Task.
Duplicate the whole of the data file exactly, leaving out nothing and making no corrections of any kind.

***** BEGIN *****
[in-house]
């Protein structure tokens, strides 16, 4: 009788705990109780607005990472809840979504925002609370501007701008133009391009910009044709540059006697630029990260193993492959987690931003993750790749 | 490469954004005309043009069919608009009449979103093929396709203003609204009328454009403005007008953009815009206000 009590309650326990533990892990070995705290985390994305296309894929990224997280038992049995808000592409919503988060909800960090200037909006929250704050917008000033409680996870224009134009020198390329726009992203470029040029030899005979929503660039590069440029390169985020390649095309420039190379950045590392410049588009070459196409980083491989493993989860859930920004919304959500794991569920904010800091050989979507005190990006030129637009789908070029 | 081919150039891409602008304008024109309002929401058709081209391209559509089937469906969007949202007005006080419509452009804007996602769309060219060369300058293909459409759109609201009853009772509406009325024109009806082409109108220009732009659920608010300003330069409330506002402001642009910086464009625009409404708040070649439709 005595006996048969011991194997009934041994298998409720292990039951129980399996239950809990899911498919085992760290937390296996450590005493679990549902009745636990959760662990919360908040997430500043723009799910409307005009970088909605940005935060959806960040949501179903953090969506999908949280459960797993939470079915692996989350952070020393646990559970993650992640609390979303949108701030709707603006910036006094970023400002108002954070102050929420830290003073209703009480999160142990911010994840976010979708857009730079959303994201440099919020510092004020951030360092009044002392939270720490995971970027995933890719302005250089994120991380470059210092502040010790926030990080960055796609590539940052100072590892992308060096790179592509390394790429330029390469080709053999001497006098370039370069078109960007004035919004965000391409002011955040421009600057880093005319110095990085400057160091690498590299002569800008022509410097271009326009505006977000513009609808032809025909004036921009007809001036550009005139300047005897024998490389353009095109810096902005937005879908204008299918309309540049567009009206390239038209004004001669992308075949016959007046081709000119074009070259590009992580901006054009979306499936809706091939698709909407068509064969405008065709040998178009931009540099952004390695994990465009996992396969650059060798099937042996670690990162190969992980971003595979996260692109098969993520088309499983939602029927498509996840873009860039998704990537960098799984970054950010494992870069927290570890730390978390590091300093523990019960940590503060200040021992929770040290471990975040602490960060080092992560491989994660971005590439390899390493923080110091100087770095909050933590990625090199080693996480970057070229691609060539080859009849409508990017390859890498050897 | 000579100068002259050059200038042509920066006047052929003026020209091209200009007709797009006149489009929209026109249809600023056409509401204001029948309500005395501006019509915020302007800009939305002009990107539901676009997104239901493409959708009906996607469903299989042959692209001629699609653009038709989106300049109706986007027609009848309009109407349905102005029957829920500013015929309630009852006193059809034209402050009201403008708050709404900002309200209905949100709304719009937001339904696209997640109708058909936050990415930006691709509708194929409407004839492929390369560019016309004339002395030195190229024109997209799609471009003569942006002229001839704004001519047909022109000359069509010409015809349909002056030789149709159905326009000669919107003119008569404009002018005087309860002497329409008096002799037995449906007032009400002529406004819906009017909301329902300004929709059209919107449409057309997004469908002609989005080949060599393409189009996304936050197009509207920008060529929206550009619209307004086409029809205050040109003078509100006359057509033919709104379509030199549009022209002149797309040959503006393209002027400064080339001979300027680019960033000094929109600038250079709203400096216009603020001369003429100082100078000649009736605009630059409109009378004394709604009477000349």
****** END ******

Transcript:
[in-house]
């Protein structure tokens, strides 16, 4: 009788705990109780607005990472809840979504925002609370501007701008133009391009910009044709540059006697630029990260193993492959987690931003993750790749 | 490469954004005309043009069919608009009449979103093929396709203003609204009328454009403005007008953009815009206000 009590309650326990533990892990070995705290985390994305296309894929990224997280038992049995808000592409919503988060909800960090200037909006929250704050917008000033409680996870224009134009020198390329726009992203470029040029030899005979929503660039590069440029390169985020390649095309420039190379950045590392410049588009070459196409980083491989493993989860859930920004919304959500794991569920904010800091050989979507005190990006030129637009789908070029 | 081919150039891409602008304008024109309002929401058709081209391209559509089937469906969007949202007005006080419509452009804007996602769309060219060369300058293909459409759109609201009853009772509406009325024109009806082409109108220009732009659920608010300003330069409330506002402001642009910086464009625009409404708040070649439709 005595006996048969011991194997009934041994298998409720292990039951129980399996239950809990899911498919085992760290937390296996450590005493679990549902009745636990959760662990919360908040997430500043723009799910409307005009970088909605940005935060959806960040949501179903953090969506999908949280459960797993939470079915692996989350952070020393646990559970993650992640609390979303949108701030709707603006910036006094970023400002108002954070102050929420830290003073209703009480999160142990911010994840976010979708857009730079959303994201440099919020510092004020951030360092009044002392939270720490995971970027995933890719302005250089994120991380470059210092502040010790926030990080960055796609590539940052100072590892992308060096790179592509390394790429330029390469080709053999001497006098370039370069078109960007004035919004965000391409002011955040421009600057880093005319110095990085400057160091690498590299002569800008022509410097271009326009505006977000513009609808032809025909004036921009007809001036550009005139300047005897024998490389353009095109810096902005937005879908204008299918309309540049567009009206390239038209004004001669992308075949016959007046081709000119074009070259590009992580901006054009979306499936809706091939698709909407068509064969405008065709040998178009931009540099952004390695994990465009996992396969650059060798099937042996670690990162190969992980971003595979996260692109098969993520088309499983939602029927498509996840873009860039998704990537960098799984970054950010494992870069927290570890730390978390590091300093523990019960940590503060200040021992929770040290471990975040602490960060080092992560491989994660971005590439390899390493923080110091100087770095909050933590990625090199080693996480970057070229691609060539080859009849409508990017390859890498050897 | 000579100068002259050059200038042509920066006047052929003026020209091209200009007709797009006149489009929209026109249809600023056409509401204001029948309500005395501006019509915020302007800009939305002009990107539901676009997104239901493409959708009906996607469903299989042959692209001629699609653009038709989106300049109706986007027609009848309009109407349905102005029957829920500013015929309630009852006193059809034209402050009201403008708050709404900002309200209905949100709304719009937001339904696209997640109708058909936050990415930006691709509708194929409407004839492929390369560019016309004339002395030195190229024109997209799609471009003569942006002229001839704004001519047909022109000359069509010409015809349909002056030789149709159905326009000669919107003119008569404009002018005087309860002497329409008096002799037995449906007032009400002529406004819906009017909301329902300004929709059209919107449409057309997004469908002609989005080949060599393409189009996304936050197009509207920008060529929206550009619209307004086409029809205050040109003078509100006359057509033919709104379509030199549009022209002149797309040959503006393209002027400064080339001979300027680019960033000094929109600038250079709203400096216009603020001369003429100082100078000649009736605009630059409109009378004394709604009477000349």